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EFI questions

by wpgwpg / January 8, 2013 12:36 AM PST

OK, I'm new to EFI so I have some questions about it in trying to get up to speed with this new (to me anyway) technology. I've read a couple of articles on the subject (Wikipedia has a nice write up) and I've seen some of Bob Profitt's comments about how it changes the backup and recovery scenario. I see that it can replace the BIOS and the MBR. OK, so it uses tables to determine how to load the OS. Fine, but aren't the tables on the hard drive? What Windows 7 and 8 systems, if any, are using EFI now? My 5 month old Dell Inspiron 620 doesn't seem to use it, and neither does my year old Toshiba Satellite L755 laptop, both run Windows 7.
On my 64 bit Windows 7 Home Premium I see there's a C:\Windows\Boot\EFI folder with a good bit of stuff in it; is that the tables EFI uses? How does EFI know where those tables are? I take it that this is supposed to make the computer less vulnerable to malware (in addition to getting away from 16 bit addressing), but if the EFI tables are on the C: drive, why does EFI make things more secure, and why does this complicate backup and restore? Since it doesn't use the MBR, how does EFI know where to find where to load Windows? Something has to tell it, so I assume the Windows install process must do that, is that right? If so, doesn't that mean the EFI is just as vulnerable as the BIOS is to malware? I see Norton Ghost doesn't support Windows 8 yet, but Easeus todo Backup Home does. Doesn't that mean that I can back up my Windows 8 partition and use it to recover similar to the way I do with Windows 7 and Vista?
TIA

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Best Answer chosen by wpgwpg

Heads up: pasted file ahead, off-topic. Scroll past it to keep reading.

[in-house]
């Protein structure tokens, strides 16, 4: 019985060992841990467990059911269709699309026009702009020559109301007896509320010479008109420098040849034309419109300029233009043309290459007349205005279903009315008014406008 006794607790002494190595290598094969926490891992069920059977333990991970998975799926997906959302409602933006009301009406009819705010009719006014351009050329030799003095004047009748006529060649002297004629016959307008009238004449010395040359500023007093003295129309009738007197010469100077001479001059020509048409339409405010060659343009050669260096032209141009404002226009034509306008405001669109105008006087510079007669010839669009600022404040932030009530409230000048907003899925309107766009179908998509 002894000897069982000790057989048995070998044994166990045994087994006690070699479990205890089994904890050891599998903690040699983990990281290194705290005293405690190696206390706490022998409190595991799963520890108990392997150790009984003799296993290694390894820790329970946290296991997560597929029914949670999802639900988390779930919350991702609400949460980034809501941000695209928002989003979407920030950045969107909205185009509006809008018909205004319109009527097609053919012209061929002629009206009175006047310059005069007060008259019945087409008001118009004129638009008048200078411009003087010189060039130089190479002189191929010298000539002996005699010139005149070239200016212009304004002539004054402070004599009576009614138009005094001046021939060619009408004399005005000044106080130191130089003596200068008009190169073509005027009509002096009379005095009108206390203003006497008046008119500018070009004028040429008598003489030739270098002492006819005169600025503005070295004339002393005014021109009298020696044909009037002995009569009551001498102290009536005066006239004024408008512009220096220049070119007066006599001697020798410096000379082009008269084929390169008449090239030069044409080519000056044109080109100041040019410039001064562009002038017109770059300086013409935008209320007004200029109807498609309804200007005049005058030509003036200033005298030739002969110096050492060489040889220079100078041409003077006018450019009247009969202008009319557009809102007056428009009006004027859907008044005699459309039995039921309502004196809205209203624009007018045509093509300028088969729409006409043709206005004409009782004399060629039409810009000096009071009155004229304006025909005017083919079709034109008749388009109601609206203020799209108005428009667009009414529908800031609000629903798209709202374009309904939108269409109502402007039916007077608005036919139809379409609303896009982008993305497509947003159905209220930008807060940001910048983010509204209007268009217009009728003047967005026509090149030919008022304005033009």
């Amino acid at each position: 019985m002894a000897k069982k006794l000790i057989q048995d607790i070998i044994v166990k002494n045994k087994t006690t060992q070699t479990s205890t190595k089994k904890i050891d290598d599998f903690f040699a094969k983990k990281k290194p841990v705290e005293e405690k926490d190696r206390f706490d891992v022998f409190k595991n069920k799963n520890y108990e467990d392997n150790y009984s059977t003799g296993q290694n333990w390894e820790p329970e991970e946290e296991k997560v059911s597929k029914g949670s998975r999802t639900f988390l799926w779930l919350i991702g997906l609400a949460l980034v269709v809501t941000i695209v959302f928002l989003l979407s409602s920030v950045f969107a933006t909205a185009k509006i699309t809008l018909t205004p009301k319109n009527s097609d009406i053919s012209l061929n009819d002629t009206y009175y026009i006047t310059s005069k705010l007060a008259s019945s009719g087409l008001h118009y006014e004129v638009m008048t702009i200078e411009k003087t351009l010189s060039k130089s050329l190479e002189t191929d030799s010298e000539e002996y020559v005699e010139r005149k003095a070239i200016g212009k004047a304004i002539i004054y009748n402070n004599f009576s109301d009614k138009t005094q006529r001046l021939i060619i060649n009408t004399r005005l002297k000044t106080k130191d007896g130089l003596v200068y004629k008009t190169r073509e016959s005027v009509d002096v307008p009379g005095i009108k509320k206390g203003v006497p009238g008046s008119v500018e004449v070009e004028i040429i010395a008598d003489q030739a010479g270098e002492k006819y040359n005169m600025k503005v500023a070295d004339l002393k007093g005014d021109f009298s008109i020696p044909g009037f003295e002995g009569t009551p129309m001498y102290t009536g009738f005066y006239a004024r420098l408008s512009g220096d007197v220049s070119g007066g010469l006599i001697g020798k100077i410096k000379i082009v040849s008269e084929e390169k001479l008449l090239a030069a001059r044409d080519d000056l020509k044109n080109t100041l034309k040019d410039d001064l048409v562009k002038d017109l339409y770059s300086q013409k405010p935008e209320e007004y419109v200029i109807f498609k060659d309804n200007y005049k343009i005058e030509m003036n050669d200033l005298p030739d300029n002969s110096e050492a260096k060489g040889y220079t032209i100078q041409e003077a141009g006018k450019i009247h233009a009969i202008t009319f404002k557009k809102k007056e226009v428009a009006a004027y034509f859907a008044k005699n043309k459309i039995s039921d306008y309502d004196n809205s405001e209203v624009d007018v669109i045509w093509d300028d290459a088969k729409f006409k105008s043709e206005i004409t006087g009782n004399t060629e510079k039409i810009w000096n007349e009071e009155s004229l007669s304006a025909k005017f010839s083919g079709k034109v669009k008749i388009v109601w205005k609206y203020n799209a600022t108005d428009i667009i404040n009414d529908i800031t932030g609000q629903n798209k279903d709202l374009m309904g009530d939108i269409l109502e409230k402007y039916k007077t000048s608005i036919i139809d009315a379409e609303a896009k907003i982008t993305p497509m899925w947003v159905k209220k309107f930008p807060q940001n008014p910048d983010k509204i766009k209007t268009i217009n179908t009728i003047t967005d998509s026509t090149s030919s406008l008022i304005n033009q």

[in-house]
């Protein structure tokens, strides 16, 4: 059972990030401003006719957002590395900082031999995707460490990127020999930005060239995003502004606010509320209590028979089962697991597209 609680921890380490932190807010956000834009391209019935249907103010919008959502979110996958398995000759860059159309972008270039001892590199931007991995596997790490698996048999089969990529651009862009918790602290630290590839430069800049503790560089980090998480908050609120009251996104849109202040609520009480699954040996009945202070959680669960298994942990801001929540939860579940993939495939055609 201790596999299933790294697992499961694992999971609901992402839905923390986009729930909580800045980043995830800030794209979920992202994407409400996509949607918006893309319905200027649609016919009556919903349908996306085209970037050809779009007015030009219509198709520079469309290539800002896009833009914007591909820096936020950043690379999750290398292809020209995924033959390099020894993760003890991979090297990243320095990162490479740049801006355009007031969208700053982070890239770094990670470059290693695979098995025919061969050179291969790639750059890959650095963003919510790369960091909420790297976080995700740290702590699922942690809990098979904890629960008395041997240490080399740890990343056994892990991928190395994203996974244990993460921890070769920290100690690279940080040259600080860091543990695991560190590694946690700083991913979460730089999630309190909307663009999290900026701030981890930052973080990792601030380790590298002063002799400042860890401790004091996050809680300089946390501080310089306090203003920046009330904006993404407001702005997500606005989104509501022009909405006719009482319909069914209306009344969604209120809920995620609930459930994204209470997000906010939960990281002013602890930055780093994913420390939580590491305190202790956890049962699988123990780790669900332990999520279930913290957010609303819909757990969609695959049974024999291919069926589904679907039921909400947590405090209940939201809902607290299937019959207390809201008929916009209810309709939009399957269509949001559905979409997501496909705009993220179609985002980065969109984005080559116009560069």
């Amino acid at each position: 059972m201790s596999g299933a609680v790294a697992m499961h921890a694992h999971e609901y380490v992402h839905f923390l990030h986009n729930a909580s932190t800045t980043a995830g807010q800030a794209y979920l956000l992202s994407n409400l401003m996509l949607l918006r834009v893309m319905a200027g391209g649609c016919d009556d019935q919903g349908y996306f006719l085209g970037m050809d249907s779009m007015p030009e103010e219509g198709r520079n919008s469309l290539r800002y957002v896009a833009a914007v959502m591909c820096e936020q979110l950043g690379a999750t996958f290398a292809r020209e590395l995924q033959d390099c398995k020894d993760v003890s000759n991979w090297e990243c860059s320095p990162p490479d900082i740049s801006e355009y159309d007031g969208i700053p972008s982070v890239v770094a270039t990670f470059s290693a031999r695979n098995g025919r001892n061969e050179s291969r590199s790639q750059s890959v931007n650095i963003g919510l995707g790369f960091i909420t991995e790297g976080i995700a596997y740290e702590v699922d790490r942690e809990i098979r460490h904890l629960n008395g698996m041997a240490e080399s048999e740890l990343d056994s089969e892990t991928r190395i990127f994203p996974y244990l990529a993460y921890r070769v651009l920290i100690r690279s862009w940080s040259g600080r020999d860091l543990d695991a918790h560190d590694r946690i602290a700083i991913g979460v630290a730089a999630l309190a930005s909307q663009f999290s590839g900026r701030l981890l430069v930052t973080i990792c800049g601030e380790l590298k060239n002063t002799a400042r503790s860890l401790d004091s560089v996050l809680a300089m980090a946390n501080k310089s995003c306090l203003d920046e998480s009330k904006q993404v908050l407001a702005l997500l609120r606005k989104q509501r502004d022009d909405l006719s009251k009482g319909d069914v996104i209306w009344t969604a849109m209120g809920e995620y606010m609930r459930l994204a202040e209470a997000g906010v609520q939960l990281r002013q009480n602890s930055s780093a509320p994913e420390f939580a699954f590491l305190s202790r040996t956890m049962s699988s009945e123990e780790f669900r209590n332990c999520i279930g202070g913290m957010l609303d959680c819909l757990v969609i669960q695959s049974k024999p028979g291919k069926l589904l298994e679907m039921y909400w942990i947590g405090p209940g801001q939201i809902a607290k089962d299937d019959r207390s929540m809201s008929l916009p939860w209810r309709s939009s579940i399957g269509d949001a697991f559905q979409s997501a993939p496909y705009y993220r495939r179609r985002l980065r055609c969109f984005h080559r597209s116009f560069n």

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Until you have a PC/Laptop with EFI
by R. Proffitt Forum moderator / January 8, 2013 12:43 AM PST
In reply to: EFI questions

All my comments are just that. You don't have a worry yet. Windows 7 and 8 support EFI boot (and classic BIOS).

I'm going to shortchange you a bit here and head to my interpretation of why they changed. There are 2 reasons I am getting on this. 1. Cost. (EFI license fees are lower.) 2. Security.

Microsoft wanted to move to a "Secure Boot" where you can't walk up to a PC and boot off USB and get in. For now it appears they've done that and I'm on the lookout for tools to boot up and recover user files when the OS is blown on an EFI based PC. So far we have to pull the HDD to recovery files on another PC.

-> Your words make me cringe a little. Sure you can backup a partition and restore a partition but that rarely results in a working SYSTEM. A partition can be part of a working OS and you didn't get the boot area. You can see folk post about "I restored the partition and it didn't boot. Why?"

Bob

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Thanks Bob for the prompt reply
by wpgwpg / January 8, 2013 12:54 AM PST

Bob, you're both very knowledgeable and very quick! Sorry for making you cringe re the partition restore. Mischief I'm aware that at least Windows 7 Pro (I'm not sure about Home Premium) uses a separate partition from the one with C:\Windows. Now I know that EFI means you can't boot from a flash drive. But can't you boot from a CD or DVD still? Is there a way with EFI to go into setup and change the boot sequence to allow booting from a disc? I guess this is at the heart of my not understanding the recovery process with EFI. TIA

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Woah. I didn't write you can't boot from USB on EFI.
by R. Proffitt Forum moderator / January 8, 2013 1:02 AM PST

But so far we can't boot with the normal tools and access the HDD. The few EFI machines I have seen support USB booting but when you do that with the tools we've collected over the years, you can't get to the HDD.

The question about boot sequence varies with the make and model so my answer is "it depends."

-> The recovery process needs work. We can save the user files if we pull the HDD to some USB case or machine and re-gain normal access. If someone encrypts the drive then that was their choice and recovery is now way out there at a few thousand at the usual places.